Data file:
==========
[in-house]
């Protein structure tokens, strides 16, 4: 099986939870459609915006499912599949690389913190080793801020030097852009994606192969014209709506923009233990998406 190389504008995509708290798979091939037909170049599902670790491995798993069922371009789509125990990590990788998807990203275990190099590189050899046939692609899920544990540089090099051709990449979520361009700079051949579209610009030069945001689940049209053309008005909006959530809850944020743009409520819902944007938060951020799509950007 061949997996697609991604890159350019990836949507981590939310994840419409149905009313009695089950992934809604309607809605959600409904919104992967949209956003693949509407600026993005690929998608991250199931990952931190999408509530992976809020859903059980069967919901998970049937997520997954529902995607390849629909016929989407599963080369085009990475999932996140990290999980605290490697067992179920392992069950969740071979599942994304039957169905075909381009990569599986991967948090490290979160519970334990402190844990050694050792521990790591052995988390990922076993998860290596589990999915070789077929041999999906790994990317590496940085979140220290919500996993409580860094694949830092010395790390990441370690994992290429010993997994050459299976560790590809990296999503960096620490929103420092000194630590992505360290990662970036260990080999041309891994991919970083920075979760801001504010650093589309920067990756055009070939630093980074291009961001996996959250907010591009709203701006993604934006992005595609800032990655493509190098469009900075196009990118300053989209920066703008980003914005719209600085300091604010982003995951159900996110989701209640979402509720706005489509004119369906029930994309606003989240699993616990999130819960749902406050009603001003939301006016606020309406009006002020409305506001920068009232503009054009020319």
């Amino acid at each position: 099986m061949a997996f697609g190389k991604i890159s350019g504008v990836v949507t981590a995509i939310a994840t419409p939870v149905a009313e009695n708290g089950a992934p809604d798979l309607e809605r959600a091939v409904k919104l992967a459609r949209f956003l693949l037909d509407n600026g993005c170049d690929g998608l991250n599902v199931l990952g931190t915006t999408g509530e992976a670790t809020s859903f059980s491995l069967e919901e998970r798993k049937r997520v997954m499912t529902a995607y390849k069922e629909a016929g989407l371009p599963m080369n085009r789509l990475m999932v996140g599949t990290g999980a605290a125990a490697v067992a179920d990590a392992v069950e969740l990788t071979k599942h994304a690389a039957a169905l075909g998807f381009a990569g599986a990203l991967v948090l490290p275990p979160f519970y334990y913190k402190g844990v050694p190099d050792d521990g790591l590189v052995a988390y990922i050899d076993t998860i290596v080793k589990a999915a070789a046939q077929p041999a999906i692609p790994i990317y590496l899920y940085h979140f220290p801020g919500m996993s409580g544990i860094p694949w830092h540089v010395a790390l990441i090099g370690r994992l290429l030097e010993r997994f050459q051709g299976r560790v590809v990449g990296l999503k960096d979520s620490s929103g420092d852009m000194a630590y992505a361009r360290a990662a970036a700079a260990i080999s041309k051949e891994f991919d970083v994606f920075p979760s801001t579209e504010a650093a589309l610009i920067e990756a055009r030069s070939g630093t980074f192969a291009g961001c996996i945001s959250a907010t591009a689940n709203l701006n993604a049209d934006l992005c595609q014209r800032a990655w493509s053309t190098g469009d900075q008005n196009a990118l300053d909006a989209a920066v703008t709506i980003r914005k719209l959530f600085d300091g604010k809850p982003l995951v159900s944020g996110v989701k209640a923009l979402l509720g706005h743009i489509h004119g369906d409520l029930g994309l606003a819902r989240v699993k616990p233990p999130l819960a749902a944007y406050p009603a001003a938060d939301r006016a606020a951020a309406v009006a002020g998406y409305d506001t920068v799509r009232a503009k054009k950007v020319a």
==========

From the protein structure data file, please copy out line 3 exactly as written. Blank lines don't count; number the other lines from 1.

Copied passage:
């Amino acid at each position: 099986m061949a997996f697609g190389k991604i890159s350019g504008v990836v949507t981590a995509i939310a994840t419409p939870v149905a009313e009695n708290g089950a992934p809604d798979l309607e809605r959600a091939v409904k919104l992967a459609r949209f956003l693949l037909d509407n600026g993005c170049d690929g998608l991250n599902v199931l990952g931190t915006t999408g509530e992976a670790t809020s859903f059980s491995l069967e919901e998970r798993k049937r997520v997954m499912t529902a995607y390849k069922e629909a016929g989407l371009p599963m080369n085009r789509l990475m999932v996140g599949t990290g999980a605290a125990a490697v067992a179920d990590a392992v069950e969740l990788t071979k599942h994304a690389a039957a169905l075909g998807f381009a990569g599986a990203l991967v948090l490290p275990p979160f519970y334990y913190k402190g844990v050694p190099d050792d521990g790591l590189v052995a988390y990922i050899d076993t998860i290596v080793k589990a999915a070789a046939q077929p041999a999906i692609p790994i990317y590496l899920y940085h979140f220290p801020g919500m996993s409580g544990i860094p694949w830092h540089v010395a790390l990441i090099g370690r994992l290429l030097e010993r997994f050459q051709g299976r560790v590809v990449g990296l999503k960096d979520s620490s929103g420092d852009m000194a630590y992505a361009r360290a990662a970036a700079a260990i080999s041309k051949e891994f991919d970083v994606f920075p979760s801001t579209e504010a650093a589309l610009i920067e990756a055009r030069s070939g630093t980074f192969a291009g961001c996996i945001s959250a907010t591009a689940n709203l701006n993604a049209d934006l992005c595609q014209r800032a990655w493509s053309t190098g469009d900075q008005n196009a990118l300053d909006a989209a920066v703008t709506i980003r914005k719209l959530f600085d300091g604010k809850p982003l995951v159900s944020g996110v989701k209640a923009l979402l509720g706005h743009i489509h004119g369906d409520l029930g994309l606003a819902r989240v699993k616990p233990p999130l819960a749902a944007y406050p009603a001003a938060d939301r006016a606020a951020a309406v009006a002020g998406y409305d506001t920068v799509r009232a503009k054009k950007v020319a």